That day he went into media blackout. No radio. No conversations with co-workers. Complete and total ignorance so that he could go home and watch the game without being spoiled. Carefully, he rewound the VHS tape and watched that preposterous, unbelievable, unimaginable game that somehow, some way the Americans won. As the game was ending, Al Michaels made the famous call, “Do you believe in miracles? Yes!” It still sends chills down my spine.

A miracle – something that happens in this physical world that can only be explained by the supernatural. Something so extraordinary, so utterly fantastic – like some college kids taking down the Soviet Union – that it can only be attributed to another realm. 

And so we come to Joseph, who is engaged to a woman named Mary. They have not lived together but they are pledged to each other. All seems to be going along as normal until she is found to be with child. Joseph, do you believe in miracles? Well, maybe. That is, until an angel of the Lord comes to Joseph in a dream by night and all is revealed. Joseph is to take Mary as his wife and to raise this child, for the child is a gift from the Holy Spirit. A miracle.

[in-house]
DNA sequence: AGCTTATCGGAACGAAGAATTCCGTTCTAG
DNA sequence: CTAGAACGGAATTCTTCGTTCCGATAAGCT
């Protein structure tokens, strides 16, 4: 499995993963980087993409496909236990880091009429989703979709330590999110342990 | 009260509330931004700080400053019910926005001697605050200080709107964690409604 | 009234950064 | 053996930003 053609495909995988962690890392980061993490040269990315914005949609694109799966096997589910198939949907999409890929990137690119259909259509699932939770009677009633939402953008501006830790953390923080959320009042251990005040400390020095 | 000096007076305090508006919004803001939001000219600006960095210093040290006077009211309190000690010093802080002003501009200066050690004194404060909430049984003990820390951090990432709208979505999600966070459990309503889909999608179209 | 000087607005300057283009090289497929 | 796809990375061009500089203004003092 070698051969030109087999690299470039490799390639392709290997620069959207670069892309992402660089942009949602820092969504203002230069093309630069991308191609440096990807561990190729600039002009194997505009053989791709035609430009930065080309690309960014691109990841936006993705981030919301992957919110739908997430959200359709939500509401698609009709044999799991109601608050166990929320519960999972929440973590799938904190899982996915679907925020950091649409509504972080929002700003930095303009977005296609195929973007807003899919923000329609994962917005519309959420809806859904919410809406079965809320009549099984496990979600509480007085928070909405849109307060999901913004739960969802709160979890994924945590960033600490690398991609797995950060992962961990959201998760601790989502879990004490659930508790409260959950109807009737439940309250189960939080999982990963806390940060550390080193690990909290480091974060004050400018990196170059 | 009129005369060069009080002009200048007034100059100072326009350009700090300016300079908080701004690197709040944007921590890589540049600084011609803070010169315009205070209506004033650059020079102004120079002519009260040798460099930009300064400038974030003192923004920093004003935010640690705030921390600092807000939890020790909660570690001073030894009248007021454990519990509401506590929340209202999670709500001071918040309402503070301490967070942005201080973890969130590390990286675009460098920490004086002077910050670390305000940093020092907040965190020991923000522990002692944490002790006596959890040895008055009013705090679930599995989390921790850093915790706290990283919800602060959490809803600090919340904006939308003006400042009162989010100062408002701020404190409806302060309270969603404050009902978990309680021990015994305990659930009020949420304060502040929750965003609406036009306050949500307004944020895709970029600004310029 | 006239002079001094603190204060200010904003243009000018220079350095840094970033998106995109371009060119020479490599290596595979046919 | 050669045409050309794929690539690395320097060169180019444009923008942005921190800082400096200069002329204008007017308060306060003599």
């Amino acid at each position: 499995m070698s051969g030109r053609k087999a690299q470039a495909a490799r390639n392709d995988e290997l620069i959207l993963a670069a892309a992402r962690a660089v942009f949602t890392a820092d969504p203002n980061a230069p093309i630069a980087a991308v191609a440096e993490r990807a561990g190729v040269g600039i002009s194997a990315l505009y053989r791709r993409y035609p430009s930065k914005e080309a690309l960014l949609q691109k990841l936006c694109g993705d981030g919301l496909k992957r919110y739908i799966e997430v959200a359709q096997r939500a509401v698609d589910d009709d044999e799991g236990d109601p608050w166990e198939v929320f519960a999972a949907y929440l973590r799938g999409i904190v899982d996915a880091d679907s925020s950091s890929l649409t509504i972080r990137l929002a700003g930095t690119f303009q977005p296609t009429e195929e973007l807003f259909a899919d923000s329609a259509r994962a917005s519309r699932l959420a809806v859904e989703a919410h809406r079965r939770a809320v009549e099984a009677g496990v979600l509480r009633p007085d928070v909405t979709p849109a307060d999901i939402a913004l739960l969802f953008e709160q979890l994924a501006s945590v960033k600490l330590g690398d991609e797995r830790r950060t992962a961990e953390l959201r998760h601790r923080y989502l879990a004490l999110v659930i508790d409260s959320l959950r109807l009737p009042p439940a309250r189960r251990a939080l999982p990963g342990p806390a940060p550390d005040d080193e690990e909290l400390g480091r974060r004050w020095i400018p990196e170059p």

This miracle of the virgin birth is a crucial element in Christian tradition. We have even attached an honorific to Mary, the Virgin, to celebrate this preposterous, unimaginable, unbelievable gift from God. Over the years, over the centuries, this doctrine of the virgin birth has been kicked around as theological football. It’s been used as a litmus test to sniff out heretics, doubters, and skeptics. If you think that I’m about to drop a bombshell on you, I’m not. Every day I affirm the belief of the church and I affirm my own belief in the creed – “He was conceived by the power of the Holy Spirit and born of the Virgin Mary.” This is the mystery of the incarnation, that Jesus was begotten, not made, and is one being with the Father. A miracle.

But I ask us to peel back a few layers. So, we’re saying that God can conceive a child through the power of the Holy Spirit. Great. I mean, didn’t we already know that? If God is who we say God is, and if God created the entire cosmos, then begetting one little baby seems almost routine for God. Don’t get me wrong, the virgin birth of Jesus is miraculous. Mary’s faithfulness, her willingness to carry this child and to raise this child for God is a miracle beyond measure. Joseph’s courage to care for mother and child, to flee to Egypt with Mary and Jesus, to raise Jesus as his own flesh and blood is a sign of miraculous faith. But we can’t stop there. Mary and Joseph ought to point us to another miracle.

Notice, that the angel insists that Joseph name this child, “Jesus.” There’s nothing out of the ordinary about that. That’s the name “Joshua” just translated differently from Hebrew. It was a common name then as it is now. That name, Jesus or Joshua, simply means, “he saves.” He saves. And notice that the prophet Isaiah calls this child, “Emmanuel.” That means, “God with us.” Now we’re getting somewhere.